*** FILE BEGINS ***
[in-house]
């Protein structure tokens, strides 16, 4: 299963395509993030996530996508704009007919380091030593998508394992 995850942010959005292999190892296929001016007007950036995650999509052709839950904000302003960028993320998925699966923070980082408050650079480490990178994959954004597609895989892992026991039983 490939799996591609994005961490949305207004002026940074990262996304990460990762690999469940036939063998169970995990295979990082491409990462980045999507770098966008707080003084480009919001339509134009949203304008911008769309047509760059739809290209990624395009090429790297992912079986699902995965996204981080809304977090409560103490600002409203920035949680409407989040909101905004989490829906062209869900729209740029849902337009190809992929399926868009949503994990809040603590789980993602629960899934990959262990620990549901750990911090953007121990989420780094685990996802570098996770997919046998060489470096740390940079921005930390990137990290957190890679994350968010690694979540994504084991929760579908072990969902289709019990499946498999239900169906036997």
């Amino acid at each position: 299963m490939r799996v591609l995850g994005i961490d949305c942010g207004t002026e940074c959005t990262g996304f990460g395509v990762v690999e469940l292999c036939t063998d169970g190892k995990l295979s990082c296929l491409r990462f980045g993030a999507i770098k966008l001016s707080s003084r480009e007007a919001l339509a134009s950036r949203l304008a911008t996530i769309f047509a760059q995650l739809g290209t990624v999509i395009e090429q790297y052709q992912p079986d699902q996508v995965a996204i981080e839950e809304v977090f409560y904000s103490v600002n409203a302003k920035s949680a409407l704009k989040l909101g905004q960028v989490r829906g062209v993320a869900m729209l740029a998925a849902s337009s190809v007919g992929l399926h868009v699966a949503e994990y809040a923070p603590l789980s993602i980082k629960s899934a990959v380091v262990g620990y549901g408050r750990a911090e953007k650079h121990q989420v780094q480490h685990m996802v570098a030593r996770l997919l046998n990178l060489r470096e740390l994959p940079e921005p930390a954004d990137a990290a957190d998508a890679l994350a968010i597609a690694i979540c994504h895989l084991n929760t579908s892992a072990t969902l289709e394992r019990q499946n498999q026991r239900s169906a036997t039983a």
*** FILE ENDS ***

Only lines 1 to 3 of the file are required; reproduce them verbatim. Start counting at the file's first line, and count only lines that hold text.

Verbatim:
[in-house]
């Protein structure tokens, strides 16, 4: 299963395509993030996530996508704009007919380091030593998508394992 995850942010959005292999190892296929001016007007950036995650999509052709839950904000302003960028993320998925699966923070980082408050650079480490990178994959954004597609895989892992026991039983 490939799996591609994005961490949305207004002026940074990262996304990460990762690999469940036939063998169970995990295979990082491409990462980045999507770098966008707080003084480009919001339509134009949203304008911008769309047509760059739809290209990624395009090429790297992912079986699902995965996204981080809304977090409560103490600002409203920035949680409407989040909101905004989490829906062209869900729209740029849902337009190809992929399926868009949503994990809040603590789980993602629960899934990959262990620990549901750990911090953007121990989420780094685990996802570098996770997919046998060489470096740390940079921005930390990137990290957190890679994350968010690694979540994504084991929760579908072990969902289709019990499946498999239900169906036997």
């Amino acid at each position: 299963m490939r799996v591609l995850g994005i961490d949305c942010g207004t002026e940074c959005t990262g996304f990460g395509v990762v690999e469940l292999c036939t063998d169970g190892k995990l295979s990082c296929l491409r990462f980045g993030a999507i770098k966008l001016s707080s003084r480009e007007a919001l339509a134009s950036r949203l304008a911008t996530i769309f047509a760059q995650l739809g290209t990624v999509i395009e090429q790297y052709q992912p079986d699902q996508v995965a996204i981080e839950e809304v977090f409560y904000s103490v600002n409203a302003k920035s949680a409407l704009k989040l909101g905004q960028v989490r829906g062209v993320a869900m729209l740029a998925a849902s337009s190809v007919g992929l399926h868009v699966a949503e994990y809040a923070p603590l789980s993602i980082k629960s899934a990959v380091v262990g620990y549901g408050r750990a911090e953007k650079h121990q989420v780094q480490h685990m996802v570098a030593r996770l997919l046998n990178l060489r470096e740390l994959p940079e921005p930390a954004d990137a990290a957190d998508a890679l994350a968010i597609a690694i979540c994504h895989l084991n929760t579908s892992a072990t969902l289709e394992r019990q499946n498999q026991r239900s169906a036997t039983a």